In the past year, the Philadelphia International Airport has transformed into a key resettlement site for Afghan refugees, with Philadelphia becoming one of the few selected cities in the United States to accept 50,000 Afghan refugees fleeing poverty, warfare, and violence.
The influx of Afghan migration is largely due to the recent takeover by the Taliban in August 2021—one which has given new urgency to the humanitarian crisis in Afghanistan. The Taliban’s inhumane regime has decimated the economy, suppressed women’s rights, executed dissenters, and deprived Afghan civilians of water, shelter, healthcare, and food. As of mid–September, 95 percent of Afghans have insufficient food consumption, with an estimated 3.2 million Afghan children under five expected to suffer from acute malnutrition.
According to Philadelphia Mayor Jim Kenney, the inclusion of Afghan refugees in Philadelphia is being spearheaded by the federal government. In the airport, officials from Homeland Security, the Red Cross and Philadelphia's emergency management aid Afghan refugees with their paperwork, do background checks, and test them for COVID–19. Afghan refugees are then temporarily resettled in military bases, such as Joint Base McGuire–Dix–Lakehurst in Burlington County, N.J.
After 15 to 30 days in the military base, refugees who have obtained legal residency status are relocated. Each person receives a $1,200–per–month stipend from the federal government for three months. After the allotted time period, they must be able to maintain affordable housing and have a livable income.
In Philadelphia, local organizations have stepped up to aid in the resettlement process by housing Afghans in hotel rooms, Airbnb rentals, or in homes with Philly residents who have volunteered to house refugees.
Organizations like HIAS Pennsylvania focus on helping Afghan refugees adjust by providing them with a furnished residency and helping them get Social Security cards, financial literacy lessons, and access to public benefits. HIAS PA officials also ensure that refugees receive a thorough medical screening from partner refugee health clinics at Penn Center for Primary Care or Children’s Hospital of Philadelphia.
Afghans of Philadelphia (AOP) is another organization that specifically dedicates itself to providing Afghan refugees with basic essentials. AOP routinely collects donations for Afghans—winter items for families, strollers for children, essentials for pregnant women, hygiene products, and undergarments. AOP also collects Qurans, prayer rugs, and educational supplies.
There are also actions that we can take to help Afghan refugees through this difficult transition. The Nationalities Service Center provides many opportunities to volunteer. Individuals can arrange to drive an arriving family from Philadelphia International Airport to their new home, teach refugees how to use SEPTA, deliver groceries, make or donate culturally–appropriate Afghan meals, and help NSC officials arrange housing.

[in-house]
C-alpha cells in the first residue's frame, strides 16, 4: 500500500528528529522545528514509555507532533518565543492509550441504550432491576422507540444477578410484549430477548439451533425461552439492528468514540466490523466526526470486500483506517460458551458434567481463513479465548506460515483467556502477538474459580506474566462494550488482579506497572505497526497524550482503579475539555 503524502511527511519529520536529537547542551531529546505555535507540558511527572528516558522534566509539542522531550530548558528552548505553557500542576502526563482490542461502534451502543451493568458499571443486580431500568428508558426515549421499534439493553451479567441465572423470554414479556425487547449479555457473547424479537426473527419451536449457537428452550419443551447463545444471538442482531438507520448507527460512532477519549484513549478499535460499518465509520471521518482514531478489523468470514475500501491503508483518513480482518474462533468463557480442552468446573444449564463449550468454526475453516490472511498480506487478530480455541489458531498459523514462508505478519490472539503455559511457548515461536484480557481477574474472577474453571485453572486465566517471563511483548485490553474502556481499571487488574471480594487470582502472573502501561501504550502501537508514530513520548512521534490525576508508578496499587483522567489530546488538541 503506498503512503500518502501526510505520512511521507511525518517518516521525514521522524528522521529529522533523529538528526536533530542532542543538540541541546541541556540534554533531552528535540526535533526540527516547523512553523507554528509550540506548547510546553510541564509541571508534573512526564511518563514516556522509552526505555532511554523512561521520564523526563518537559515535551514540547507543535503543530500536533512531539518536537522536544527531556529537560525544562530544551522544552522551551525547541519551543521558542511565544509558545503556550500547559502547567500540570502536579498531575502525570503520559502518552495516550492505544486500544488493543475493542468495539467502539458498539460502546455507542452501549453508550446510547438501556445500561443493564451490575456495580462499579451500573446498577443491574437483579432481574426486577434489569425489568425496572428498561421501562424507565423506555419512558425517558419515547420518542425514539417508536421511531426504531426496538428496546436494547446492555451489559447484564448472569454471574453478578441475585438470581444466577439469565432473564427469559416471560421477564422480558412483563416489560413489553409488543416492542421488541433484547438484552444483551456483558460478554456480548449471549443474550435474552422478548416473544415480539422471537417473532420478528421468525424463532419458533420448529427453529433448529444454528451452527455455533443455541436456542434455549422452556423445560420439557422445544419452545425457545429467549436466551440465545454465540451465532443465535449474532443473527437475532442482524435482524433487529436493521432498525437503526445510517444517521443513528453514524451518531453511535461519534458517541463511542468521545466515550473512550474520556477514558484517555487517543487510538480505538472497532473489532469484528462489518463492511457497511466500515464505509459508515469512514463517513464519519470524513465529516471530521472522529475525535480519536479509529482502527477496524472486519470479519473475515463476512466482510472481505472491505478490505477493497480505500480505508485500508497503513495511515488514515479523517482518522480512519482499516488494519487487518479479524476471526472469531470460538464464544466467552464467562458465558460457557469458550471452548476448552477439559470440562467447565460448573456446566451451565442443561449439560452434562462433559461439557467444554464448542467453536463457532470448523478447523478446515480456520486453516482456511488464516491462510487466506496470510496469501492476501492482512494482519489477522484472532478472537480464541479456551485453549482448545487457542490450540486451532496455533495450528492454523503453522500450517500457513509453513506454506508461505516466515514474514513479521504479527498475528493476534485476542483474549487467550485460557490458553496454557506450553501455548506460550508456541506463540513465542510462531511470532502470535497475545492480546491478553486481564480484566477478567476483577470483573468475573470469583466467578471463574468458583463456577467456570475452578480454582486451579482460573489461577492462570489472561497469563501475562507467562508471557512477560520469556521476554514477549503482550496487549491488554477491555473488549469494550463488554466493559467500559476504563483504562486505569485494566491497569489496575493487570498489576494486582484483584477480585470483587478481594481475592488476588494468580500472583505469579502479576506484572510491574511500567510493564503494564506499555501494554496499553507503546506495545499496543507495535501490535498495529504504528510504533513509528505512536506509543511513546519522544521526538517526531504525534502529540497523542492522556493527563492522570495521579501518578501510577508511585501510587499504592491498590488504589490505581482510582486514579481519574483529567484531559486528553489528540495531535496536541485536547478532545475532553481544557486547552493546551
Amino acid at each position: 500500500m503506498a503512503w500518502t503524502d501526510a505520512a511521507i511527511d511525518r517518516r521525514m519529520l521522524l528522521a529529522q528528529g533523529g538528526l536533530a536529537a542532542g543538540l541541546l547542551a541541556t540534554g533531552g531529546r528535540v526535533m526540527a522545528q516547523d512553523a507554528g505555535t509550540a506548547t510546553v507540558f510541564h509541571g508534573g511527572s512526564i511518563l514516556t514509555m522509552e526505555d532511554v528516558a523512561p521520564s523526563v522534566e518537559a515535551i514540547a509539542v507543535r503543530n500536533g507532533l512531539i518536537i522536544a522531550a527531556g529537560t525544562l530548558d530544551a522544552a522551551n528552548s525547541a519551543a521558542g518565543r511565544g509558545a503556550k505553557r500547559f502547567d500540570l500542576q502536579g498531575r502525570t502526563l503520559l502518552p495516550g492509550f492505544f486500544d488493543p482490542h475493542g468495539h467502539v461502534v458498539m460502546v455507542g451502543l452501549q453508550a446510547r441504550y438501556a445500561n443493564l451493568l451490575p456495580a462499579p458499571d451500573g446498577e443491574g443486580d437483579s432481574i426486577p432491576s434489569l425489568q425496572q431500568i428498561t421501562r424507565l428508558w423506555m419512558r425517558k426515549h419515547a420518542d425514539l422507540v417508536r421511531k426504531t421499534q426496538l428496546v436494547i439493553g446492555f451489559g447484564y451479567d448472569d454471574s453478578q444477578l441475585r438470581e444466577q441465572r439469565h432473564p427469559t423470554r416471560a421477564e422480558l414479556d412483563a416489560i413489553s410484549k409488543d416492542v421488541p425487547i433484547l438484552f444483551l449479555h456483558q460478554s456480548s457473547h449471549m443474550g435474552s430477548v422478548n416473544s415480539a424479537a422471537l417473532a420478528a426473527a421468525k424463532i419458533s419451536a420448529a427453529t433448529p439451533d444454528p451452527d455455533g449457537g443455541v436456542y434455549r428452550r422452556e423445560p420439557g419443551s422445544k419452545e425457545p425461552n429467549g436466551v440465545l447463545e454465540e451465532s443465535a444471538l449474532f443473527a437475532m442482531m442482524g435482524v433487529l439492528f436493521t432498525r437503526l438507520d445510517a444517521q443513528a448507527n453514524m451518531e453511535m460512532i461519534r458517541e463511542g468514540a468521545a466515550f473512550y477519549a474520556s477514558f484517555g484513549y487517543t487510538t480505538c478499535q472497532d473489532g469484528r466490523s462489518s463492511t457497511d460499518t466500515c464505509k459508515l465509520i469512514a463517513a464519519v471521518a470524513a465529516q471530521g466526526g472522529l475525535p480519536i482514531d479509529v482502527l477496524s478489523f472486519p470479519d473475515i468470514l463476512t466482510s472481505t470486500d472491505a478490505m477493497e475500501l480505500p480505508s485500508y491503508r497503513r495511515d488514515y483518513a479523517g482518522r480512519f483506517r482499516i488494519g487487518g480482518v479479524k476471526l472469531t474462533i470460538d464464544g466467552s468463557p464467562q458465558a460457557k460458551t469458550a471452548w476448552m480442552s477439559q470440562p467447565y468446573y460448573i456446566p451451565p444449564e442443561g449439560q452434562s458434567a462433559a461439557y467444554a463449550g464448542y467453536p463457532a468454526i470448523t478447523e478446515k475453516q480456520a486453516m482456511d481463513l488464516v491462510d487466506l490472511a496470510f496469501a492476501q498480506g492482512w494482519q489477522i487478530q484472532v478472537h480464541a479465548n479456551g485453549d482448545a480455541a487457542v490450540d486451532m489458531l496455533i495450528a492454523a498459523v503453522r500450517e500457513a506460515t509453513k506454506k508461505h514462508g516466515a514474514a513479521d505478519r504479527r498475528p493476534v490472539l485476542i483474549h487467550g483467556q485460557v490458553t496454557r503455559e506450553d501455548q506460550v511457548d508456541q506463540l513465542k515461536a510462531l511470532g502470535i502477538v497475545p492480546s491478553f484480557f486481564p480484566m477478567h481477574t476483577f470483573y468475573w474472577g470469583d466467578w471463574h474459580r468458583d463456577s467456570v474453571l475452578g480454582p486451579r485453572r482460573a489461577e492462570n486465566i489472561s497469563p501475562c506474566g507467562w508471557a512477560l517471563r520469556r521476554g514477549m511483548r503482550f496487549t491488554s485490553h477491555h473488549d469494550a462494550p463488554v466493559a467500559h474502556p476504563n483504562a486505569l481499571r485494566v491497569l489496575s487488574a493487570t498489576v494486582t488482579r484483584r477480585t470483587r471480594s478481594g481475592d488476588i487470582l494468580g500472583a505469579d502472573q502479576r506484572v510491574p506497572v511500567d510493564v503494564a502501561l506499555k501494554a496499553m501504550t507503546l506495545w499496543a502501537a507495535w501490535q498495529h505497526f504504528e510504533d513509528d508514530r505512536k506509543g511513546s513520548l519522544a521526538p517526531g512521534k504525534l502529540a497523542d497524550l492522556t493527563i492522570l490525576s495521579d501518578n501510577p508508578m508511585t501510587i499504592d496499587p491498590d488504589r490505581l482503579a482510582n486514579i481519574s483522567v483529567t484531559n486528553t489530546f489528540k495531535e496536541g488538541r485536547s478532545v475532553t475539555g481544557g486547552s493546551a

Donating essential goods like furniture to the Philadelphia Furniture Bank, which connects clients with furniture and new bedding, or Uhuru Furniture and Collectibles, which offers free pick–up and delivery, can also go a long way. It’s also helpful to donate clothing to organizations like Cradles to Crayons, which provides young children in low–income or housing–insecure environments with essential items; The Wardrobe, which provides a stable source of clothing for individuals experiencing barriers to employment; or JCFS’ Our Closet, a program which provides emergency clothing packages for those in need.
But the reality remains: even with the recent groundswell in community engagement, there’s much more to be done. Though the federal government took the original initiative to bring in 50,000 Afghan evacuees, these numbers pale in comparison to other nations. Some 90 percent of 2.2 million Afghan refugees find safety in neighboring Iran and Pakistan. The federal government should aid larger numbers of evacuees, as well as provide them with more cash than a mere $1,200 monthly stipend.
The federal government could also provide more funds to local resettlement organizations. The government brings in Afghan refugees, only to neglect them upon arrival. There are no federally–funded literacy programs, job training programs, language services, legal services, healthcare, resettlement programs, or other basic services available. This is why it’s been left entirely up to the initiative of local organizations, many of which can be underfunded or understaffed, to provide Afghan refugees with access to basic necessities.
Federal officials shouldn’t be patting themselves on the back for doing the bare moral minimum. By this point, the ongoing nature of the humanitarian crisis in Afghanistan is unacceptable: More actions should be taken, more funds allotted, and more empathy afforded to the situation of Afghans. As members of the local community, it’s in our power to help and welcome Afghan refugees to the best of our ability.